3

Until and unless a patent is issued, the inventor has no exclusive rights. Assuming a patent is granted, the issued claims will be what defines infringement. What you do before the patent is issued is not infringement since there is nothing to infringe. However, if there is a finding of infringement in the U.S. for activity after a patent is issued, the ...


3

In new-mexico this would include 30-16-3 Burglary Burglary consists of the unauthorized entry of any vehicle, watercraft, aircraft, dwelling or other structure, movable or immovable, with the intent to commit any felony or theft therein. A. Any person who, without authorization, enters a dwelling house with intent to commit any felony or theft therein is ...


3

Code sections cited in this answer are to the New Mexico Criminal code, Chapter 30 as they were in my answer to the linked question, and to chapter 59A. Neither the landlord (whom I will cal LL) , nor any ordinary citizen, is legally required to report information that s/he may have about a crime to the police or other authorities. LL cannot actively conceal ...


2

Assuming the mens rea and actus reus are there, in england-and-wales this would be burglary contrary to s.9 of the Theft Act 1968 which carries a maximum sentence of 14 years (although highly unlikely in this scenario). (1) A person is guilty of burglary if— (a) he enters any building or part of a building as a trespasser and with intent to commit any such ...


2

Linden Labs Terms of Service (LL ToS) is separate from and additional to the Second Life Terms of service (SL ToS) Under LL ToS 2.3 users waive moral rights to uploaded contest. Under LL ToS 2.4 users grant other users a license to use uploaded content, with such rights as may be selected at the time. Under Under LL ToS 2.6 users may delete uploaded content, ...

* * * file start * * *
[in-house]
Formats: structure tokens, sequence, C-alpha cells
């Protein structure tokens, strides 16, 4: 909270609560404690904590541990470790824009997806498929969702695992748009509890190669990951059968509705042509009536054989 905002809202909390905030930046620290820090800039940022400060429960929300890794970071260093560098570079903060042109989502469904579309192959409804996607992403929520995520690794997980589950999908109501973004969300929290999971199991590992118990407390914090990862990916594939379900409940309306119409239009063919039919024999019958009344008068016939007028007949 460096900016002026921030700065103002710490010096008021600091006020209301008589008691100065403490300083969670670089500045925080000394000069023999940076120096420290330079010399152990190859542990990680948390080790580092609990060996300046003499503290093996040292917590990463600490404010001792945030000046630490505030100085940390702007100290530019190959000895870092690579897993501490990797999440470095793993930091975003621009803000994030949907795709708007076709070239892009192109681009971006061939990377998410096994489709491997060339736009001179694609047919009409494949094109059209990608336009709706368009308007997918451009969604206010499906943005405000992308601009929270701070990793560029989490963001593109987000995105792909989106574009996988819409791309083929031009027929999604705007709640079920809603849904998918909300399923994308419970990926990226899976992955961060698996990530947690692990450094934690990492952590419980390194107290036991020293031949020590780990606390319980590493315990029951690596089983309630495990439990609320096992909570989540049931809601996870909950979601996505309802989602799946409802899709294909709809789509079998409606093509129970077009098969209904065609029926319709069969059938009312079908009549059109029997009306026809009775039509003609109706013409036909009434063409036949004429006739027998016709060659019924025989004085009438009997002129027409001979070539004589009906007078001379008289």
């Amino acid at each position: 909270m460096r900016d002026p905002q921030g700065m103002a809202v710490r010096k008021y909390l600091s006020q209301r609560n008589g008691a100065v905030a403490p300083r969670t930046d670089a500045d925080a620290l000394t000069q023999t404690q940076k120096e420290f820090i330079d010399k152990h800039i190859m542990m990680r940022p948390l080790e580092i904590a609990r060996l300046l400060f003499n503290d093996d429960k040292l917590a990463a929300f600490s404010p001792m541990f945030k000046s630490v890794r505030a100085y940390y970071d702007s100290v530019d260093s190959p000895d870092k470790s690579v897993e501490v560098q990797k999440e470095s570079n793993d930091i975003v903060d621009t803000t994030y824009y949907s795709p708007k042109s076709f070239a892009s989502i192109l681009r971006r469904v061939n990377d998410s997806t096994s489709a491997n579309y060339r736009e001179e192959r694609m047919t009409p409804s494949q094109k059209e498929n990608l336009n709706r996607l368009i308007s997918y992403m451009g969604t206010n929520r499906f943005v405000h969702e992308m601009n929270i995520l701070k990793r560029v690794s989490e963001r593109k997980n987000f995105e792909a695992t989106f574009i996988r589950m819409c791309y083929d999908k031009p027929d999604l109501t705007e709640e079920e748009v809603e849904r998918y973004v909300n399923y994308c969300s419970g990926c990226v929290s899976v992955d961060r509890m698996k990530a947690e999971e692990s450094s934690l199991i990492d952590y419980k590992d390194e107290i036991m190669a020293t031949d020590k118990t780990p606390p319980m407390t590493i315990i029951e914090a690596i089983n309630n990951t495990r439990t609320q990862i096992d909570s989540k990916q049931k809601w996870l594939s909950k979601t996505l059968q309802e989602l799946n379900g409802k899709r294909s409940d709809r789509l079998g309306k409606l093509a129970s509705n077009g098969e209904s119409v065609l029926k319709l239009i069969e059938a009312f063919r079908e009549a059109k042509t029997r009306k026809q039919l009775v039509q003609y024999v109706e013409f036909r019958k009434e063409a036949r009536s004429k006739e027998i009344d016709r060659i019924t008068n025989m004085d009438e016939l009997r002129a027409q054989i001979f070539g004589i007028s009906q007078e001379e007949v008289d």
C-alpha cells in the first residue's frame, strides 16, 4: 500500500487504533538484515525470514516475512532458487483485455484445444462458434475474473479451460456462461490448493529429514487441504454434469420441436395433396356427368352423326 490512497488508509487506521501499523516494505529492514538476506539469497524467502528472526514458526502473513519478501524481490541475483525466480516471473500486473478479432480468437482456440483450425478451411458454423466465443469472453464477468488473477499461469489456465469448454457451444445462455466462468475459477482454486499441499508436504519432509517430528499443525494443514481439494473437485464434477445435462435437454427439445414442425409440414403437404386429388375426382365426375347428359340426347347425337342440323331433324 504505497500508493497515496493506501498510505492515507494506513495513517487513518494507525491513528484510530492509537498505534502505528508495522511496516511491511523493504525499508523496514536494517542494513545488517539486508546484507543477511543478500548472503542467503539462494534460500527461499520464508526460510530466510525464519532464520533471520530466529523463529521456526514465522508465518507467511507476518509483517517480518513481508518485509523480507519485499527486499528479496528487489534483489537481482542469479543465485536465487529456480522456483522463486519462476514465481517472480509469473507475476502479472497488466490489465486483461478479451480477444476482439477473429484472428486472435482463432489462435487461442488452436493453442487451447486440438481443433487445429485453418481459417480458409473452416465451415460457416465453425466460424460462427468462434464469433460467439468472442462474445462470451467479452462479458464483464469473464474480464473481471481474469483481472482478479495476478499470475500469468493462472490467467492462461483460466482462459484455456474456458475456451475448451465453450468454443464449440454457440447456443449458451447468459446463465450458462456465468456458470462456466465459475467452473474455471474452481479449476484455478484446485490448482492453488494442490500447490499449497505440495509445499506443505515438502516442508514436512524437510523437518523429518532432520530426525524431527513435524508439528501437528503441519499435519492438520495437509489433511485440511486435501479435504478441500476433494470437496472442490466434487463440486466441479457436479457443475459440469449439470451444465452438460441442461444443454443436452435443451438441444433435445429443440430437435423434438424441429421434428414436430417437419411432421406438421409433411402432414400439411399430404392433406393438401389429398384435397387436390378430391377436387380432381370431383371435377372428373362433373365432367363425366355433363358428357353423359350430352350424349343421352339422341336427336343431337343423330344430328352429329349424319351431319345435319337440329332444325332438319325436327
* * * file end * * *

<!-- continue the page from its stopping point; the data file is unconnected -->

2

This is a duck You can label it a chicken if you like but you won’t fool anyone who knows about ducks. The FDA knows about diagnostic devices; calling it something else isn’t going to fool them.


2

Yes, it would be illegal: The mail carrier has to deliver mail to the address. But he should generally not put mail that doesn't match the name on the door in any mailboxes there. If someone doesn't live there and you accidentally get Jane Doe's mail, you have to make sure it is put back to the mail system so it can be returned or delivered correctly. "...


2

While incarcerated, my wife of 5 years is selling my belongings such as my cars, trucks, campers, dogs, tools, motorcycles, clothes, etc. Some property is titled in my name, some is jointly owned. Some of it is in KY, and some is in OH. If what you have said is true, it is probably not legal, but you don't have many effective remedies. In the case of ...


2

You want to construct the building without the necessary entitlements... planning approval, zoning compliance or variance, concessions such as roadbuilding or traffic lights, building plan, work permits etc. You're overlooking some costs there. Right off the bat is the cost of constructing the structure. Mind you, when the dust settles, the municipality will ...


2

Yes. The posted notice that you have cameras with audio in addition to the subject's entry into your home should be enough to constitute consent under a two party consent law (not sure if Cali is Two Party Consent, but it would not surprise me). The posted notice by the entrance door provides the information that you are using recording devices and their ...